5 Ways to Power Down a Busy Mind
How to do it: When you feel yourself darting out in a thousand different directions, rather than play Whac-A-Mole with your email, immerse yourself in one of your most challenging projects, one that will require your full attention.
Try it when: Your energy is high (as in, not at bedtime), but you're feeling stressed because you have your hands in a bunch of different half-done tasks.
How to do it: Commit to regular daily doses of human moments, says Hallowell. Whether that's coffee with a friend or a hair appointment—interact with a real person in the flesh, not on your phone.
Try it when: You don't remember when you last spoke a word out loud to another person.
How to do it: Try standing on one leg with your eyes closed (better yet, try it on a wobble board). Change your clothes or put on your shoes without sitting down or holding onto anything. Challenging your proprioception (awareness of where your body is in space) has a way of zapping nagging thoughts.
Try it when: Your brain is about to explode.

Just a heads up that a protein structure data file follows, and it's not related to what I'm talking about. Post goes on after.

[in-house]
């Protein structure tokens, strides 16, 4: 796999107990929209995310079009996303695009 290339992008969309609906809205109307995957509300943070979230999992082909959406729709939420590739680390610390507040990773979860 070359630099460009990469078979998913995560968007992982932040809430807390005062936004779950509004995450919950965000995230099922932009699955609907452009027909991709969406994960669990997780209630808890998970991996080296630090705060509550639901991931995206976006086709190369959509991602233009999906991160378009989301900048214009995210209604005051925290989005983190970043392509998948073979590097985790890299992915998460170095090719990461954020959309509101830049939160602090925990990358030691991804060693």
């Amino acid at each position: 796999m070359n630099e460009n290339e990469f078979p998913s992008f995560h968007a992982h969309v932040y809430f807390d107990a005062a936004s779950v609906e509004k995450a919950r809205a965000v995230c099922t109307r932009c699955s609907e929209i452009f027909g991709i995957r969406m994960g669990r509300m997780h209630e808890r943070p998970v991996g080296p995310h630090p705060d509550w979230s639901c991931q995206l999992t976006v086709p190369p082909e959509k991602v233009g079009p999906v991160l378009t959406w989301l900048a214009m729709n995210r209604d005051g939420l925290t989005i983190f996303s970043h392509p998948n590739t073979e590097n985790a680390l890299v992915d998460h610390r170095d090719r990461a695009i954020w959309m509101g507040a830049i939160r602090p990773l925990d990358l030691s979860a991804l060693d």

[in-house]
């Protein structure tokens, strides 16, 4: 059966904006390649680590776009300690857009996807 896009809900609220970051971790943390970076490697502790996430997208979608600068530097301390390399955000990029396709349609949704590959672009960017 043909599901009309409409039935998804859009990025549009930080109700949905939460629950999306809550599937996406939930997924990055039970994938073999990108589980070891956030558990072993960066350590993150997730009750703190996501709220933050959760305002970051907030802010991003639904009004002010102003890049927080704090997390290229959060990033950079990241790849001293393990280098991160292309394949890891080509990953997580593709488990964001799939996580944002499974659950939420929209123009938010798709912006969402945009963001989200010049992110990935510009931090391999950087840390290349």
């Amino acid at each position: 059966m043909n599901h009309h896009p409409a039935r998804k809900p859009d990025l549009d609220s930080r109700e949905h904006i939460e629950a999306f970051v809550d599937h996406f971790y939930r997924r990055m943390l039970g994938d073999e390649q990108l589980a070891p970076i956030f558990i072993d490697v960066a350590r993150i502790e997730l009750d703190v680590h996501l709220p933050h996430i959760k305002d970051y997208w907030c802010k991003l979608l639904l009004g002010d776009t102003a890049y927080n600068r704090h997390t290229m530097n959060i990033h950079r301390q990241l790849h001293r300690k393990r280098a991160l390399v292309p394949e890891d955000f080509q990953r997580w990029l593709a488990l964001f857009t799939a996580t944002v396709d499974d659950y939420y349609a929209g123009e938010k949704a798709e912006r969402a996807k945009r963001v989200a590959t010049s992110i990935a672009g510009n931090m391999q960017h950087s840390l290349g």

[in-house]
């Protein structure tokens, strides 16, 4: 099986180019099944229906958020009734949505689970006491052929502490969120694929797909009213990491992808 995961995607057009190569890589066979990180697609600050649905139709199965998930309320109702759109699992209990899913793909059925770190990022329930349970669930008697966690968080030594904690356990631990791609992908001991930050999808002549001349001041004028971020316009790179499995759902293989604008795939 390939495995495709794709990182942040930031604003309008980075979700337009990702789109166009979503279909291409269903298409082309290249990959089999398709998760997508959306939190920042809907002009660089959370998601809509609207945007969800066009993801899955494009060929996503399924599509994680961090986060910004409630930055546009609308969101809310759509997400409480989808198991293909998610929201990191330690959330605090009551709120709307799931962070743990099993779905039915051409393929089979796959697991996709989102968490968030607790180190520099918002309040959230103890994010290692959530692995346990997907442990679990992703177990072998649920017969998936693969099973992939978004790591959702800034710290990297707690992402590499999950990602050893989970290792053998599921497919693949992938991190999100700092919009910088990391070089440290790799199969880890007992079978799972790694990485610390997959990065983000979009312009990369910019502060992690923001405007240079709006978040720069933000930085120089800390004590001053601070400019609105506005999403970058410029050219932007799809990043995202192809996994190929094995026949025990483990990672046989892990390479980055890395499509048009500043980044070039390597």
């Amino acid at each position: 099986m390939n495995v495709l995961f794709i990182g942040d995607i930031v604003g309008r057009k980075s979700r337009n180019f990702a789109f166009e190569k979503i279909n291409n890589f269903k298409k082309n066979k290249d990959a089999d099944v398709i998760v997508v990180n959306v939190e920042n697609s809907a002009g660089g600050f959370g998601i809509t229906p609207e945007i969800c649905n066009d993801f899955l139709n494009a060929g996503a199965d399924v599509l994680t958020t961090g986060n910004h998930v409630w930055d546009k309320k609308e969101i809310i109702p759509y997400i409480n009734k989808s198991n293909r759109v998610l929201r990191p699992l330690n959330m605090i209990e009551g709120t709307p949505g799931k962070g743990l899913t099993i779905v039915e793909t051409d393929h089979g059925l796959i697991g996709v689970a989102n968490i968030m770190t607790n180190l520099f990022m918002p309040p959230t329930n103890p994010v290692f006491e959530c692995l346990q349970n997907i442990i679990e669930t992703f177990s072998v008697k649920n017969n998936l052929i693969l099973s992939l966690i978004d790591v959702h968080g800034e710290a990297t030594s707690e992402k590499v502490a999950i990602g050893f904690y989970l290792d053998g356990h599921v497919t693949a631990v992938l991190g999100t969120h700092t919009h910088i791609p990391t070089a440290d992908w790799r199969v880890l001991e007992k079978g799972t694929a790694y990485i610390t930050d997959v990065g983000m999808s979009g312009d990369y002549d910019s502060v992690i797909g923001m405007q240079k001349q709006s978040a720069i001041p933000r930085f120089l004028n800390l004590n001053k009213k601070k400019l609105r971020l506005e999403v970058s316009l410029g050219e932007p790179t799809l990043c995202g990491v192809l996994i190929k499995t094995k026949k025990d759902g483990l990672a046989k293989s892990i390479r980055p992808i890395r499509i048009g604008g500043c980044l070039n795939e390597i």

How to do it: Get yourself a packet of tiny dot-shaped stickers, and put them in select places where you'll come across them regularly: On the back of your phone, on the fridge, the bathroom mirror, the steering wheel. Every time you see one, take three deep, grounding breaths. A study published in the Journal of Alternative and Complementary Medicine found yogic breathing to be a beneficial adjunct treatment for those suffering from anxiety and stress disorders—even those with post-traumatic stress disorder (PTSD). Don’t have stickers handy? Train yourself to pair breathing with actions you do every day; for instance, every time you walk through a doorway or open the fridge.
Try it when: Your thoughts are racing so fast you can't keep up.
How to do it: Set a timer for one minute and breathe from the diaphragm (also known as abdominal breathing, in which you allow the belly to expand on the inhale). Make your exhales twice as long as your inhales; this can stimulate your mental recovery.
Try it when: You're between meetings or you have a big presentation where you've got to be at the top of your game and want to quiet your mental chatter.